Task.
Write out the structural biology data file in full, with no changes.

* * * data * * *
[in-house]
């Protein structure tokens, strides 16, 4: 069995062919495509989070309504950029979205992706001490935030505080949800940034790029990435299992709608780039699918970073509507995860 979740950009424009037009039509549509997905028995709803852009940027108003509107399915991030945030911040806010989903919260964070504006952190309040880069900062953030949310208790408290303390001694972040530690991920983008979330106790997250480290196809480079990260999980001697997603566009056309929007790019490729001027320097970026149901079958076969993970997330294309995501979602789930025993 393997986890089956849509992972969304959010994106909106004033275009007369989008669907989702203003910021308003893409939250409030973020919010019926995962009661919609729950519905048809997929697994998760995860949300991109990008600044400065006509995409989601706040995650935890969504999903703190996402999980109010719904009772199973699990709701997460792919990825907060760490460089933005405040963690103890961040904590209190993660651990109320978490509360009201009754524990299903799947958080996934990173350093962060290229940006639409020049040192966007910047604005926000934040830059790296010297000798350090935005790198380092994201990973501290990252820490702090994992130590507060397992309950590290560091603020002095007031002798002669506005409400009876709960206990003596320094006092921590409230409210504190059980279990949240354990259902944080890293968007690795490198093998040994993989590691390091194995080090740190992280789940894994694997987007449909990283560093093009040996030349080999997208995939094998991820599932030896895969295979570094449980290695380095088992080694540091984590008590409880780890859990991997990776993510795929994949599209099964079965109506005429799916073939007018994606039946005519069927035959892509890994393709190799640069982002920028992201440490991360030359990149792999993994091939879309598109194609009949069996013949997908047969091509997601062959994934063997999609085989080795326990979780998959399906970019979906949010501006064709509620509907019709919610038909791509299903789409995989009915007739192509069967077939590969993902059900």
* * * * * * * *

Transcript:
[in-house]
């Protein structure tokens, strides 16, 4: 069995062919495509989070309504950029979205992706001490935030505080949800940034790029990435299992709608780039699918970073509507995860 979740950009424009037009039509549509997905028995709803852009940027108003509107399915991030945030911040806010989903919260964070504006952190309040880069900062953030949310208790408290303390001694972040530690991920983008979330106790997250480290196809480079990260999980001697997603566009056309929007790019490729001027320097970026149901079958076969993970997330294309995501979602789930025993 393997986890089956849509992972969304959010994106909106004033275009007369989008669907989702203003910021308003893409939250409030973020919010019926995962009661919609729950519905048809997929697994998760995860949300991109990008600044400065006509995409989601706040995650935890969504999903703190996402999980109010719904009772199973699990709701997460792919990825907060760490460089933005405040963690103890961040904590209190993660651990109320978490509360009201009754524990299903799947958080996934990173350093962060290229940006639409020049040192966007910047604005926000934040830059790296010297000798350090935005790198380092994201990973501290990252820490702090994992130590507060397992309950590290560091603020002095007031002798002669506005409400009876709960206990003596320094006092921590409230409210504190059980279990949240354990259902944080890293968007690795490198093998040994993989590691390091194995080090740190992280789940894994694997987007449909990283560093093009040996030349080999997208995939094998991820599932030896895969295979570094449980290695380095088992080694540091984590008590409880780890859990991997990776993510795929994949599209099964079965109506005429799916073939007018994606039946005519069927035959892509890994393709190799640069982002920028992201440490991360030359990149792999993994091939879309598109194609009949069996013949997908047969091509997601062959994934063997999609085989080795326990979780998959399906970019979906949010501006064709509620509907019709919610038909791509299903789409995989009915007739192509069967077939590969993902059900």